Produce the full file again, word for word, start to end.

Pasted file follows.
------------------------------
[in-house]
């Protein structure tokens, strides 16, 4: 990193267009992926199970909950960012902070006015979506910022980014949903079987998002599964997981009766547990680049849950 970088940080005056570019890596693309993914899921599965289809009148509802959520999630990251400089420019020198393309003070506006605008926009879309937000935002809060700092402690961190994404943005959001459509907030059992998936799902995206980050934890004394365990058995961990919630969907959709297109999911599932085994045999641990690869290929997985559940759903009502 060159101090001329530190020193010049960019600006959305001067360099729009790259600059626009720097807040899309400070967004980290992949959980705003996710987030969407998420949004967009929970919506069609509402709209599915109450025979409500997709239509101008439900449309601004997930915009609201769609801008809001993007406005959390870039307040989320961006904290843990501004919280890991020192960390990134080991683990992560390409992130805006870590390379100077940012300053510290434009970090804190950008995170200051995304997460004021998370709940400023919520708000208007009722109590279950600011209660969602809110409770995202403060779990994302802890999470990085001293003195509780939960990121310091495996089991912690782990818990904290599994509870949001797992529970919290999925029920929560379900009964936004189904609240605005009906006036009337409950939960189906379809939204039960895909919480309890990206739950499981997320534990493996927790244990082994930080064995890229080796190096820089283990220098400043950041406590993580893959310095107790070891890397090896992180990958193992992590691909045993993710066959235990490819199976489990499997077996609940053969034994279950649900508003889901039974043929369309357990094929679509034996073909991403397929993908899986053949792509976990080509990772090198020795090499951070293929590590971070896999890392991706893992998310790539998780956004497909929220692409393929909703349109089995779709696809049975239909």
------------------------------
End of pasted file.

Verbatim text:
[in-house]
């Protein structure tokens, strides 16, 4: 990193267009992926199970909950960012902070006015979506910022980014949903079987998002599964997981009766547990680049849950 970088940080005056570019890596693309993914899921599965289809009148509802959520999630990251400089420019020198393309003070506006605008926009879309937000935002809060700092402690961190994404943005959001459509907030059992998936799902995206980050934890004394365990058995961990919630969907959709297109999911599932085994045999641990690869290929997985559940759903009502 060159101090001329530190020193010049960019600006959305001067360099729009790259600059626009720097807040899309400070967004980290992949959980705003996710987030969407998420949004967009929970919506069609509402709209599915109450025979409500997709239509101008439900449309601004997930915009609201769609801008809001993007406005959390870039307040989320961006904290843990501004919280890991020192960390990134080991683990992560390409992130805006870590390379100077940012300053510290434009970090804190950008995170200051995304997460004021998370709940400023919520708000208007009722109590279950600011209660969602809110409770995202403060779990994302802890999470990085001293003195509780939960990121310091495996089991912690782990818990904290599994509870949001797992529970919290999925029920929560379900009964936004189904609240605005009906006036009337409950939960189906379809939204039960895909919480309890990206739950499981997320534990493996927790244990082994930080064995890229080796190096820089283990220098400043950041406590993580893959310095107790070891890397090896992180990958193992992590691909045993993710066959235990490819199976489990499997077996609940053969034994279950649900508003889901039974043929369309357990094929679509034996073909991403397929993908899986053949792509976990080509990772090198020795090499951070293929590590971070896999890392991706893992998310790539998780956004497909929220692409393929909703349109089995779709696809049975239909």